The implications of the case are significant for both borrowers and the federal government. If the court upholds Biden’s plan, millions of borrowers could see their debt reduced or eliminated, which could improve their financial situation and credit scores. The federal government would also lose about $400 billion in revenue from student loan repayments, which could affect its budget and spending priorities. If the court strikes down Biden’s plan, millions of borrowers would have to resume paying their debt as usual, which could increase their financial stress and default risk. The federal government would also retain its revenue stream from student loan repayments, which could help reduce its deficit and debt.
Some experts and analysts have offered their opinions and predictions on the case. Some believe that the court is likely to rule in favor of Biden’s plan, citing the broad discretion that the Higher Education Act grants to the Secretary of Education and the deference that the court usually gives to the executive branch in times of crisis. Others think that the court is likely to rule against Biden’s plan, pointing to the conservative majority of the court and the constitutional limits on executive power. Some also suggest that the court may opt for a middle-ground solution, such as allowing some debt cancellation for certain groups of borrowers or requiring congressional approval for larger amounts of debt cancellation.
The Debt Deal and Repayment Pause
While the Supreme Court case is pending, another development has affected student loan borrowers: the debt deal between Biden and congressional leaders. The deal, which was reached on May 31, 2023, aims to avoid a historic government debt default by raising the nation’s debt ceiling for roughly two years. As part of a bipartisan compromise, the legislation includes a provision to restart student loan payments after a long pause due to the pandemic.
The pause on federal student loan payments and interest accrual began in March 2020 under former President Trump and was extended five times by both Trump and Biden. The pause was meant to protect borrowers who were facing financial hardship due to the pandemic and its economic fallout. The pause applied to most federal student loans, except for those held by private lenders or guaranty agencies. During the pause, borrowers did not have to make any payments on their loans, and their loans did not accrue any interest. The pause also counted toward forgiveness programs such as Public Service Loan Forgiveness and Income-Driven Repayment.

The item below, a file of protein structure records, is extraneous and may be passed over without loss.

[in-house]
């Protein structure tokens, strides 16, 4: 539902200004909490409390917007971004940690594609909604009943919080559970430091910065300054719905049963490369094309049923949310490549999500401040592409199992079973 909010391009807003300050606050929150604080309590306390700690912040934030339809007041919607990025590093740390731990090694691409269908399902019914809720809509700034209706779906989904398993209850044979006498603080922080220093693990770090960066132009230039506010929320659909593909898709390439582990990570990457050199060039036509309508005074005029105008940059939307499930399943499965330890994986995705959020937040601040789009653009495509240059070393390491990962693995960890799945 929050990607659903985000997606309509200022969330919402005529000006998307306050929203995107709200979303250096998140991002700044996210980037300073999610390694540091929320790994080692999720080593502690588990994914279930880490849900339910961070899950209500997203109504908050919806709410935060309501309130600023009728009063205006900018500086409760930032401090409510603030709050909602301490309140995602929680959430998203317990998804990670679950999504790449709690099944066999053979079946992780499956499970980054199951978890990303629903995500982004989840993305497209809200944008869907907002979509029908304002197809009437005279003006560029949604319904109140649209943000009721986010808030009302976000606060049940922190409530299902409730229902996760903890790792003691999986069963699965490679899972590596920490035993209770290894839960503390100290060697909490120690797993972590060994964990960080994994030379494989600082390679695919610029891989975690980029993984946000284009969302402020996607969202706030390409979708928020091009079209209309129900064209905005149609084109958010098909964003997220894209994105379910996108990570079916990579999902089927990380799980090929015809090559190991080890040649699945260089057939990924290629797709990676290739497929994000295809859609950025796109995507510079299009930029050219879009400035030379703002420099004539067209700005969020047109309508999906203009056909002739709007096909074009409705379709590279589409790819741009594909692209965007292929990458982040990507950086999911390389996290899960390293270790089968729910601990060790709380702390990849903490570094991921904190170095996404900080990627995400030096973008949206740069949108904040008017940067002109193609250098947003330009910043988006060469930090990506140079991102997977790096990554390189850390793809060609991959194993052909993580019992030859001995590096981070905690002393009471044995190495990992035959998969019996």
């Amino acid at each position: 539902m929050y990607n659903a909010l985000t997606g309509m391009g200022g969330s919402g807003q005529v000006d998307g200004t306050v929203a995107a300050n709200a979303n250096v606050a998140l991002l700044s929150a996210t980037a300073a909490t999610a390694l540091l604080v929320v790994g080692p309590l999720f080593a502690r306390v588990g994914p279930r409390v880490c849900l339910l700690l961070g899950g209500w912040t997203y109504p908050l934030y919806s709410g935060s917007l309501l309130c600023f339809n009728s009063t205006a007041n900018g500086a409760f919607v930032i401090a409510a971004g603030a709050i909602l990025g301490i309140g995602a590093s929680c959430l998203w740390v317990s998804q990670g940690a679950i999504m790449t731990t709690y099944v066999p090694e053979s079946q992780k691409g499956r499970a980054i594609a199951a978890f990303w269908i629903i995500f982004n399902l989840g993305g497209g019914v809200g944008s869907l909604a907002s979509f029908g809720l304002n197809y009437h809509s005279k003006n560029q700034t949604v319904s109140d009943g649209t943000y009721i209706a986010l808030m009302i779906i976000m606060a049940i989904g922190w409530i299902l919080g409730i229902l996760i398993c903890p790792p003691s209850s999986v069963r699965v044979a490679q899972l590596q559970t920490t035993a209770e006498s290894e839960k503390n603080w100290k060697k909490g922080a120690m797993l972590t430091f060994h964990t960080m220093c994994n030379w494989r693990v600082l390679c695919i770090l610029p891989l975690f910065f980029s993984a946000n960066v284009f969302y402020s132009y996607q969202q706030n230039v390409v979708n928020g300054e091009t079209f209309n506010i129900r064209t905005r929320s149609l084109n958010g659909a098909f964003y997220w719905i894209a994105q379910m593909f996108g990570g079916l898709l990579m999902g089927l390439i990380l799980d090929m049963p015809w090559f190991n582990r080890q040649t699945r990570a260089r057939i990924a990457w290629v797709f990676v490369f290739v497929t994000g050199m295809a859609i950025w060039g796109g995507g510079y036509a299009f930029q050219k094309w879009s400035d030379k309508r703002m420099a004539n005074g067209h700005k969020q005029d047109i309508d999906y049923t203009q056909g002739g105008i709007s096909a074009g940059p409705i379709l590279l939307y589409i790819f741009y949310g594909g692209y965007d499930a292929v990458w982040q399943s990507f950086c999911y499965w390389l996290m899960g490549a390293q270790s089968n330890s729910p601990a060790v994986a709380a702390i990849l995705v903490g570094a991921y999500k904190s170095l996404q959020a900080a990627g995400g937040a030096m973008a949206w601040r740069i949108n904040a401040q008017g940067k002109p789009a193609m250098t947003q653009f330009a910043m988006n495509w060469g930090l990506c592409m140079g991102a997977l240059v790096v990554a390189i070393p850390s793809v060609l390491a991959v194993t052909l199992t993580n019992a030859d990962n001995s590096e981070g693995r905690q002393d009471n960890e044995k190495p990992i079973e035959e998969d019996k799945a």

The debt deal spells out when repayments will resume: 60 days after June 30. If the legislation passes, that means all federal student loan borrowers will be expected to start making payments again after August 29. Their loans will also accrue interest then as well. And this time, it looks like it would really be the end: The debt deal prohibits the education secretary from extending the pause on federal student loan payments without congressional approval.
The end of the pause will affect some 43 million borrowers who collectively owe over $1.7 trillion in student loan debt. But in effect, the new rules won’t change much about the current loan landscape. Even before Biden and McCarthy reached a deal, the department was readying the return to repayment. Back in November 2020, the Biden administration said it was planning to end the pause at the end of August 2023 or at the latest 60 days after the Supreme Court rules on Biden’s broader student debt relief plan.
Student loan debt relief is a hot topic that affects millions of Americans and has major implications for both borrowers and taxpayers. President Biden’s student loan forgiveness plan, which could cancel up to $20,000 of debt for millions of borrowers, is currently under review by the Supreme Court, which is expected to rule on its legality and constitutionality by late June or early July. Meanwhile, a recent debt deal between Biden and congressional leaders has set a date for when student loan repayments will resume after a long pause due to the pandemic: 60 days after June 30. As a student loan borrower, you need to stay informed and take action on your debt situation.